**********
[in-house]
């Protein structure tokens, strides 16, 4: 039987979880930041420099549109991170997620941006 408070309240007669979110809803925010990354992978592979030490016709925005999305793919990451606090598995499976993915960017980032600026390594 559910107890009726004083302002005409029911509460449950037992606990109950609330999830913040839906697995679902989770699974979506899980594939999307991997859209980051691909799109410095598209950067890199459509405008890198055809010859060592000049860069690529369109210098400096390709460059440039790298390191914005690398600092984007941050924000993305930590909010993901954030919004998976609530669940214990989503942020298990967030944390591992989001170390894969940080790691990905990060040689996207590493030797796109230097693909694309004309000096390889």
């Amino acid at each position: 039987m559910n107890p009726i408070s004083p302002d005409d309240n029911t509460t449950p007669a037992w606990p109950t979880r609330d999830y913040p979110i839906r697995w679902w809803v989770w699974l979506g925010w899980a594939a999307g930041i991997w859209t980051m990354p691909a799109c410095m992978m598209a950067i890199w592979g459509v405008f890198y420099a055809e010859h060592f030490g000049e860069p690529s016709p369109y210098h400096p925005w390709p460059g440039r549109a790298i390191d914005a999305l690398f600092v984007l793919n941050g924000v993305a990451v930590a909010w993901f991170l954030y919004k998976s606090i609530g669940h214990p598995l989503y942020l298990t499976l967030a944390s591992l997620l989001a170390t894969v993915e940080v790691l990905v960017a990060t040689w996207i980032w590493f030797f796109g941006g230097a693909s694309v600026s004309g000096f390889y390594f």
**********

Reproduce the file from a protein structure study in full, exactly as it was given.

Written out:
[in-house]
């Protein structure tokens, strides 16, 4: 039987979880930041420099549109991170997620941006 408070309240007669979110809803925010990354992978592979030490016709925005999305793919990451606090598995499976993915960017980032600026390594 559910107890009726004083302002005409029911509460449950037992606990109950609330999830913040839906697995679902989770699974979506899980594939999307991997859209980051691909799109410095598209950067890199459509405008890198055809010859060592000049860069690529369109210098400096390709460059440039790298390191914005690398600092984007941050924000993305930590909010993901954030919004998976609530669940214990989503942020298990967030944390591992989001170390894969940080790691990905990060040689996207590493030797796109230097693909694309004309000096390889």
């Amino acid at each position: 039987m559910n107890p009726i408070s004083p302002d005409d309240n029911t509460t449950p007669a037992w606990p109950t979880r609330d999830y913040p979110i839906r697995w679902w809803v989770w699974l979506g925010w899980a594939a999307g930041i991997w859209t980051m990354p691909a799109c410095m992978m598209a950067i890199w592979g459509v405008f890198y420099a055809e010859h060592f030490g000049e860069p690529s016709p369109y210098h400096p925005w390709p460059g440039r549109a790298i390191d914005a999305l690398f600092v984007l793919n941050g924000v993305a990451v930590a909010w993901f991170l954030y919004k998976s606090i609530g669940h214990p598995l989503y942020l298990t499976l967030a944390s591992l997620l989001a170390t894969v993915e940080v790691l990905v960017a990060t040689w996207i980032w590493f030797f796109g941006g230097a693909s694309v600026s004309g000096f390889y390594f």